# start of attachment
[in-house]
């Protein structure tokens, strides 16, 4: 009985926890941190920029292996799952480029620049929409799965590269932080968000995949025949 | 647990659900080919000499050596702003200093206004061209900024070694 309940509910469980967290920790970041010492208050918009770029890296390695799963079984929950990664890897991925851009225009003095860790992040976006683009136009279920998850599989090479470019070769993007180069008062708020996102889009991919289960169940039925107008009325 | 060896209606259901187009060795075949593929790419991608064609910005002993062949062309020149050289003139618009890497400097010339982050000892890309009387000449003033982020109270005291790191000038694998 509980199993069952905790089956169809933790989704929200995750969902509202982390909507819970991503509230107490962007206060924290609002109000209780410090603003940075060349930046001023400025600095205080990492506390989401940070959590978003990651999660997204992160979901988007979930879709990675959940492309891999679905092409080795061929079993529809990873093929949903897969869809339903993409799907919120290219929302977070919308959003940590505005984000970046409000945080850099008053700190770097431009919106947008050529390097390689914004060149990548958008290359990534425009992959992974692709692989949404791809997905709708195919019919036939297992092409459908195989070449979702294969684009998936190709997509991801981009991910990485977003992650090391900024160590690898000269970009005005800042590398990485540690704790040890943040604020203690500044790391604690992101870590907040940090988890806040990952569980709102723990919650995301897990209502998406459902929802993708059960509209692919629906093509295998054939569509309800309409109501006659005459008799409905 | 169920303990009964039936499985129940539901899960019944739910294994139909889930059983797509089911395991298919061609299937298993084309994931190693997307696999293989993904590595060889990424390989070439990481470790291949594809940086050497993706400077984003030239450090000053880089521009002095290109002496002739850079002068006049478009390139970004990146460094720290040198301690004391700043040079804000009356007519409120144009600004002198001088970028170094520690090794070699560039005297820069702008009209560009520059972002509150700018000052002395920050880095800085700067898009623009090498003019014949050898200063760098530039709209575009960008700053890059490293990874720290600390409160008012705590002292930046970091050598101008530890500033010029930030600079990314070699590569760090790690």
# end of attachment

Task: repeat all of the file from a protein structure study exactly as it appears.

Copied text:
[in-house]
């Protein structure tokens, strides 16, 4: 009985926890941190920029292996799952480029620049929409799965590269932080968000995949025949 | 647990659900080919000499050596702003200093206004061209900024070694 309940509910469980967290920790970041010492208050918009770029890296390695799963079984929950990664890897991925851009225009003095860790992040976006683009136009279920998850599989090479470019070769993007180069008062708020996102889009991919289960169940039925107008009325 | 060896209606259901187009060795075949593929790419991608064609910005002993062949062309020149050289003139618009890497400097010339982050000892890309009387000449003033982020109270005291790191000038694998 509980199993069952905790089956169809933790989704929200995750969902509202982390909507819970991503509230107490962007206060924290609002109000209780410090603003940075060349930046001023400025600095205080990492506390989401940070959590978003990651999660997204992160979901988007979930879709990675959940492309891999679905092409080795061929079993529809990873093929949903897969869809339903993409799907919120290219929302977070919308959003940590505005984000970046409000945080850099008053700190770097431009919106947008050529390097390689914004060149990548958008290359990534425009992959992974692709692989949404791809997905709708195919019919036939297992092409459908195989070449979702294969684009998936190709997509991801981009991910990485977003992650090391900024160590690898000269970009005005800042590398990485540690704790040890943040604020203690500044790391604690992101870590907040940090988890806040990952569980709102723990919650995301897990209502998406459902929802993708059960509209692919629906093509295998054939569509309800309409109501006659005459008799409905 | 169920303990009964039936499985129940539901899960019944739910294994139909889930059983797509089911395991298919061609299937298993084309994931190693997307696999293989993904590595060889990424390989070439990481470790291949594809940086050497993706400077984003030239450090000053880089521009002095290109002496002739850079002068006049478009390139970004990146460094720290040198301690004391700043040079804000009356007519409120144009600004002198001088970028170094520690090794070699560039005297820069702008009209560009520059972002509150700018000052002395920050880095800085700067898009623009090498003019014949050898200063760098530039709209575009960008700053890059490293990874720290600390409160008012705590002292930046970091050598101008530890500033010029930030600079990314070699590569760090790690």